I have begun discussions with CRJ’s Leadership Team members on this, and I would like to share a few of current CRJ activities. For example, CRJ installed a biomass boiler at Hino Breeding Center four years ago. This boiler has a heat output 245kW, an actual evaporation of 350kg/h (0.7 MPa), and a waste bedding-processing capacity of 105kg/h. We were able to receive a 1/3 of the cost of the boiler from the Ministry of Economy, Trade and Industry as a target project for renewable energy. Taking into consideration maintenance costs, the total savings from the boiler is about $60K USD per year.
What can we do tomorrow for the global environment? We CRJ have launched the GHGs Reduction Project Team following the Charles River declaration.
Currently, some ideas from this team are …
- Changing fluorescent lamps in the facility to LED
- Replacing chillers and introducing inverter systems
- Install more efficient operations utilizing IT
- Installation of solar panels, and so on.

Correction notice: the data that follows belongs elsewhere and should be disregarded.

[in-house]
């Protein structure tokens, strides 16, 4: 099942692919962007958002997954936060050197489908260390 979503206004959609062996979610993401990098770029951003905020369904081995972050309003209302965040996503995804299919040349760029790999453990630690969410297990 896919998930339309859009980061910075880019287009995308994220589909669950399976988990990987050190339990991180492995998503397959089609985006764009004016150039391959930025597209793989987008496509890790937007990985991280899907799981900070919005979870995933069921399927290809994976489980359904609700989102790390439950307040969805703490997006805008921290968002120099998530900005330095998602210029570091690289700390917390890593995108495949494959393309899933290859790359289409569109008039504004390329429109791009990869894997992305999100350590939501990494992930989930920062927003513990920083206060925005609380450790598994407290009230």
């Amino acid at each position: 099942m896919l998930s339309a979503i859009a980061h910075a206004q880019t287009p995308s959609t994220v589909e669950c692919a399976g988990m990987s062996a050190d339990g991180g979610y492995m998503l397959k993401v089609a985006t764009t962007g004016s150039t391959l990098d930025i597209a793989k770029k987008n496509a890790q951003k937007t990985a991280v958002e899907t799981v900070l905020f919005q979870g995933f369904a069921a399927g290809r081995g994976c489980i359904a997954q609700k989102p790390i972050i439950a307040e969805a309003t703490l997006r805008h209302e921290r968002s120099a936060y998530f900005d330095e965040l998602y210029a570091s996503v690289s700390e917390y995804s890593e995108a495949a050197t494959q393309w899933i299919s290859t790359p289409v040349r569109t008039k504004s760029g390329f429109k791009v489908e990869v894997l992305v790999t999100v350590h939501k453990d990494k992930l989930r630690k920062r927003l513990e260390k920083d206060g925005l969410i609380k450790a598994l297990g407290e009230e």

At the same time, I would like to enhance the employees’ motivation by promoting “Every drop counts!” like use of eco-bags, turning off lights and daily water saving which all employees can contribute to.
At present, the whole world is under threat of spreading new coronavirus infection. According to a report issued by Morgan Stanley in late July 2019, global warming will cause the spread of life-threatening tropical diseases. Depending on the pace and severity of global warming, the number of people at risk of Zika fever, Dengue fever, and other tropical diseases could significantly increase (383 million to 725 million) by 2050.
Thus, global warming will destroy the environment and lead to the spread of infectious diseases, causing further crisis of mankind. Under these circumstances, Charles River’s mission will become more and more important. We will increasingly work with pharmaceutical companies, biotech and academia to play an important role in developing new vaccines and therapeutics.
To begin with, I would like each employee of CR-Japan to take actions in order to prevent irreversible situations due to global warming and to keep temperature rise as little as possible.
Together, with you!